Topics: Bone , Density
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References

Figures

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Fig. 4

The distribution of the occlusal force recorded by a T-Scan III digital occlusal system. (a) Recordings of two-implant supported overdentures and (b) recordings of four-implant supported overdentures.

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Fig. 3

Three-dimensional FE models of mandibular overdentures supported by different numbers of implants. (a) Two-implant model: two implants at the position of the mandibular bilateral lateral incisors; (b) three-implant model: one implant in the mandibular midline and the other two implants at the position of the canines; and (c) four-implant model: two implants at the position of the mandibular bilateral incisor and two located at the bilateral mandibular first premolar.

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Fig. 2

Pretreatment CT image

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Fig. 1

Pretreatment intraoral view

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Fig. 5

Flowchart of the remodeling program

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Fig. 6

Stress contours of the mandibular bone in the 24th month. (a) Stress contour of cortical bone for the two-implant model; (b) stress contour of cortical bone for the three-implant model; (c) stress contour of cortical bone for the four-implant model; (d) stress contour of cancellous bone for the two-implant model; (e) stress contour of cancellous bone for the three-implant model; and (f) stress contour of cancellous bone for the four-implant model.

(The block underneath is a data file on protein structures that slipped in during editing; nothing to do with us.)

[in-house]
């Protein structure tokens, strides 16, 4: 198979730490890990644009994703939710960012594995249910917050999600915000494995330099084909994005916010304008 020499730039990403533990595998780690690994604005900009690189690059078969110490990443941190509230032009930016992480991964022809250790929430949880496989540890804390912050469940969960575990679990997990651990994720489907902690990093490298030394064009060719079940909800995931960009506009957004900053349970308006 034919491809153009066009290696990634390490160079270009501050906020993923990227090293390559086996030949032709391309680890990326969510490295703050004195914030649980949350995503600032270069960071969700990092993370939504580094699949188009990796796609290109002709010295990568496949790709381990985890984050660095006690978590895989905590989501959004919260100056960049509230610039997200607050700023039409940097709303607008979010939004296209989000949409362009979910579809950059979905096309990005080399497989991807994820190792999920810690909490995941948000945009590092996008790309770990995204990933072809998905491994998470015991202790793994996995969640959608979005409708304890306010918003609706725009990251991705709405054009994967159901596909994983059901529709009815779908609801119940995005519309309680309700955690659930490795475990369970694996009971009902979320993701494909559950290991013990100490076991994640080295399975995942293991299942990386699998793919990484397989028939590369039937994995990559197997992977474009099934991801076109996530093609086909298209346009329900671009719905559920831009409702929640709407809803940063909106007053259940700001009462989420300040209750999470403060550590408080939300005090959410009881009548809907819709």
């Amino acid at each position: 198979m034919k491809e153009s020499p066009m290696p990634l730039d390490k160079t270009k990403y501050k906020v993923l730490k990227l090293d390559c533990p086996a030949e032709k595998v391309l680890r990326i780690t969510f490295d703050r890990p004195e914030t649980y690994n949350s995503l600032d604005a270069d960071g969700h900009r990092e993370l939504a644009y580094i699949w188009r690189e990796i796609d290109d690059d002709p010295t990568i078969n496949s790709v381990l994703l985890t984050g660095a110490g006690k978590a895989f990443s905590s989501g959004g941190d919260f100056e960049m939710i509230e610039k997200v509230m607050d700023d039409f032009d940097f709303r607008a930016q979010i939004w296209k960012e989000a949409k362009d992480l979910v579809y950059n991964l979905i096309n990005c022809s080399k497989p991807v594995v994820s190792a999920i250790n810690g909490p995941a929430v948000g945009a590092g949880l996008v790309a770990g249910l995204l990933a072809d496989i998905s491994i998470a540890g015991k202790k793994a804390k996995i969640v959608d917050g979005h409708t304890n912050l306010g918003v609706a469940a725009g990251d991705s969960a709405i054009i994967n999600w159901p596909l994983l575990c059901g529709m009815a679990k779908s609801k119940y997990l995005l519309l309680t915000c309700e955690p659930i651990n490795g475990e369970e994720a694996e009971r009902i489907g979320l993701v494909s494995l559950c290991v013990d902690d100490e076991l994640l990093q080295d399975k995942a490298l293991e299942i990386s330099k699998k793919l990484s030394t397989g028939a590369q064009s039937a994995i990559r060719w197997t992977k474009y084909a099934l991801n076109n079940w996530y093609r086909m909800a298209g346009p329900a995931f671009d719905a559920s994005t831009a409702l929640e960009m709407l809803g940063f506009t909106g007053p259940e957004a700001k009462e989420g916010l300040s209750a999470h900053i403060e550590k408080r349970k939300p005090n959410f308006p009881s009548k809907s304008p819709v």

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Fig. 7

Density contours of the mandibular bone in the 24th month. (a) Density contour of cortical bone for the two-implant model; (b) density contour of cortical bone for the three-implant model; (c) density contour of cortical bone for the four-implant model; (d) density contour of cancellous bone for the two-implant model; (e) density contour of cancellous bone for the three-implant model; and (f) density contour of cancellous bone for the four-implant model.

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Fig. 10

Clinical X-ray data from implant-supported overdenture restoration. (a) X-ray image of an implant in the left side of the mandibular bone from a patient with a two-implant supported overdenture in the 12th month; (b) X-ray image of an implant in the left side of the mandibular bone from a patient with a two-implant supported overdenture in the 24th month; (c) X-ray image of an implant in the left side of the mandibular bone from a patient with a four-implant supported overdenture in the 12th month; and (d) X-ray image of an implant in the left side of the mandibular bone from a patient with a four-implant supported overdenture in the 24th month.

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Fig. 8

Bone remodeling process for the three models

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Fig. 9

Post-treatment intraoral view: (a) two implants and (b) four implants